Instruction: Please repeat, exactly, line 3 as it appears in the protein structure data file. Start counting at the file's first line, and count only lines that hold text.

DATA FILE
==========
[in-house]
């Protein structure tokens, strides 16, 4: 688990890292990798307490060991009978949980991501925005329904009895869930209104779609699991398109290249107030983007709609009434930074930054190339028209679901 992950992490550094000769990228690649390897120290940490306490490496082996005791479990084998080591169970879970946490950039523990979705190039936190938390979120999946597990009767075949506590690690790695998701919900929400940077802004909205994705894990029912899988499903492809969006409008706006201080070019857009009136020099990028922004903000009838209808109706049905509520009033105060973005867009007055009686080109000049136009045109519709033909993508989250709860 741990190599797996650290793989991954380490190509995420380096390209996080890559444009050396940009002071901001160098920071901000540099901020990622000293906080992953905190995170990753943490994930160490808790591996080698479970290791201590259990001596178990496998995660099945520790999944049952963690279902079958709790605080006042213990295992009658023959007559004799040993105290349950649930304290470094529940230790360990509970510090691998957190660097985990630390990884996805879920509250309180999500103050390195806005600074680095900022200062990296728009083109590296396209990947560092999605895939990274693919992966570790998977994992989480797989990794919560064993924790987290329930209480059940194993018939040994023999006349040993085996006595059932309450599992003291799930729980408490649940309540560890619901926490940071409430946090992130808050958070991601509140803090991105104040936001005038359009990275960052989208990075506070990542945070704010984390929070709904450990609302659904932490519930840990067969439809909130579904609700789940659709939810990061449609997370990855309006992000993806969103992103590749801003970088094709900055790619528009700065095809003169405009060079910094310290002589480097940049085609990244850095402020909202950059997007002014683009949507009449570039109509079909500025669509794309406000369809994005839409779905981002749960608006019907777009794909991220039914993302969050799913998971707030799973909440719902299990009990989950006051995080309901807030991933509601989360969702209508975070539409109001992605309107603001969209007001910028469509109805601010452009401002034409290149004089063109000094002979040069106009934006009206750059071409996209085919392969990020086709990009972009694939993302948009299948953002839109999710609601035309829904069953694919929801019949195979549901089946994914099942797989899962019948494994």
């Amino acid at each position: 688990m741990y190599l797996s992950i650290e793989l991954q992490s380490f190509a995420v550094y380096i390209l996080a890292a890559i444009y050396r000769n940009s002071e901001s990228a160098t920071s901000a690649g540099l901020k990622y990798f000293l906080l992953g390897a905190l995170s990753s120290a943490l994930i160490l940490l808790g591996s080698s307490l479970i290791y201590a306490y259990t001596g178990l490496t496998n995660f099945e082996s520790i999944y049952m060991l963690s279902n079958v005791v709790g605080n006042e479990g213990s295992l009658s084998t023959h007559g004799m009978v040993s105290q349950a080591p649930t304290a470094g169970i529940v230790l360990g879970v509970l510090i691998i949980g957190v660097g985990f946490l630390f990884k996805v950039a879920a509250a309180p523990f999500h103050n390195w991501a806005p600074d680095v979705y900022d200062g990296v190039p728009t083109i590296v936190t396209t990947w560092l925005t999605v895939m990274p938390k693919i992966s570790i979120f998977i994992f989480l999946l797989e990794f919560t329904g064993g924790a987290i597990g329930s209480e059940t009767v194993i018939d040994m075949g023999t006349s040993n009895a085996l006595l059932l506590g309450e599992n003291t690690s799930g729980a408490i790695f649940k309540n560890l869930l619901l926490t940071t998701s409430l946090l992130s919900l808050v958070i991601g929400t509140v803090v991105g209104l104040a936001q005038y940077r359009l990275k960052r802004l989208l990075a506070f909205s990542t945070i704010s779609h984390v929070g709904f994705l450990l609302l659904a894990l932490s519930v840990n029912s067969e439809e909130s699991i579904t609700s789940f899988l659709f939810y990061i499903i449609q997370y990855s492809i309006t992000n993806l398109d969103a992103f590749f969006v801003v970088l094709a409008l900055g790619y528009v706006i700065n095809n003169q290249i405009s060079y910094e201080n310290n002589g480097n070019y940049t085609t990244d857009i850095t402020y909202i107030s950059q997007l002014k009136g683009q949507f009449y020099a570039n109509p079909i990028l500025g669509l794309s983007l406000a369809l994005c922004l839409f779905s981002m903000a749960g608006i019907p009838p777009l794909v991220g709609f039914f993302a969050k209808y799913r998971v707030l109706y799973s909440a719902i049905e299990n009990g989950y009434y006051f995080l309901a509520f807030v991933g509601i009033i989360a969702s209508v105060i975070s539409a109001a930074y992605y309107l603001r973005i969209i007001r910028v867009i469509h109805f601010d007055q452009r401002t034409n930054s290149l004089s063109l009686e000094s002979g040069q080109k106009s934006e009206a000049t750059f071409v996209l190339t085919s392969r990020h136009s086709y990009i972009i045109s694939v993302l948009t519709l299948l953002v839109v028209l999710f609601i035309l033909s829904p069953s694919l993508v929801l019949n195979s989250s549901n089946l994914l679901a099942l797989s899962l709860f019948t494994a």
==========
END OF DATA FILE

């Amino acid at each position: 688990m741990y190599l797996s992950i650290e793989l991954q992490s380490f190509a995420v550094y380096i390209l996080a890292a890559i444009y050396r000769n940009s002071e901001s990228a160098t920071s901000a690649g540099l901020k990622y990798f000293l906080l992953g390897a905190l995170s990753s120290a943490l994930i160490l940490l808790g591996s080698s307490l479970i290791y201590a306490y259990t001596g178990l490496t496998n995660f099945e082996s520790i999944y049952m060991l963690s279902n079958v005791v709790g605080n006042e479990g213990s295992l009658s084998t023959h007559g004799m009978v040993s105290q349950a080591p649930t304290a470094g169970i529940v230790l360990g879970v509970l510090i691998i949980g957190v660097g985990f946490l630390f990884k996805v950039a879920a509250a309180p523990f999500h103050n390195w991501a806005p600074d680095v979705y900022d200062g990296v190039p728009t083109i590296v936190t396209t990947w560092l925005t999605v895939m990274p938390k693919i992966s570790i979120f998977i994992f989480l999946l797989e990794f919560t329904g064993g924790a987290i597990g329930s209480e059940t009767v194993i018939d040994m075949g023999t006349s040993n009895a085996l006595l059932l506590g309450e599992n003291t690690s799930g729980a408490i790695f649940k309540n560890l869930l619901l926490t940071t998701s409430l946090l992130s919900l808050v958070i991601g929400t509140v803090v991105g209104l104040a936001q005038y940077r359009l990275k960052r802004l989208l990075a506070f909205s990542t945070i704010s779609h984390v929070g709904f994705l450990l609302l659904a894990l932490s519930v840990n029912s067969e439809e909130s699991i579904t609700s789940f899988l659709f939810y990061i499903i449609q997370y990855s492809i309006t992000n993806l398109d969103a992103f590749f969006v801003v970088l094709a409008l900055g790619y528009v706006i700065n095809n003169q290249i405009s060079y910094e201080n310290n002589g480097n070019y940049t085609t990244d857009i850095t402020y909202i107030s950059q997007l002014k009136g683009q949507f009449y020099a570039n109509p079909i990028l500025g669509l794309s983007l406000a369809l994005c922004l839409f779905s981002m903000a749960g608006i019907p009838p777009l794909v991220g709609f039914f993302a969050k209808y799913r998971v707030l109706y799973s909440a719902i049905e299990n009990g989950y009434y006051f995080l309901a509520f807030v991933g509601i009033i989360a969702s209508v105060i975070s539409a109001a930074y992605y309107l603001r973005i969209i007001r910028v867009i469509h109805f601010d007055q452009r401002t034409n930054s290149l004089s063109l009686e000094s002979g040069q080109k106009s934006e009206a000049t750059f071409v996209l190339t085919s392969r990020h136009s086709y990009i972009i045109s694939v993302l948009t519709l299948l953002v839109v028209l999710f609601i035309l033909s829904p069953s694919l993508v929801l019949n195979s989250s549901n089946l994914l679901a099942l797989s899962l709860f019948t494994a």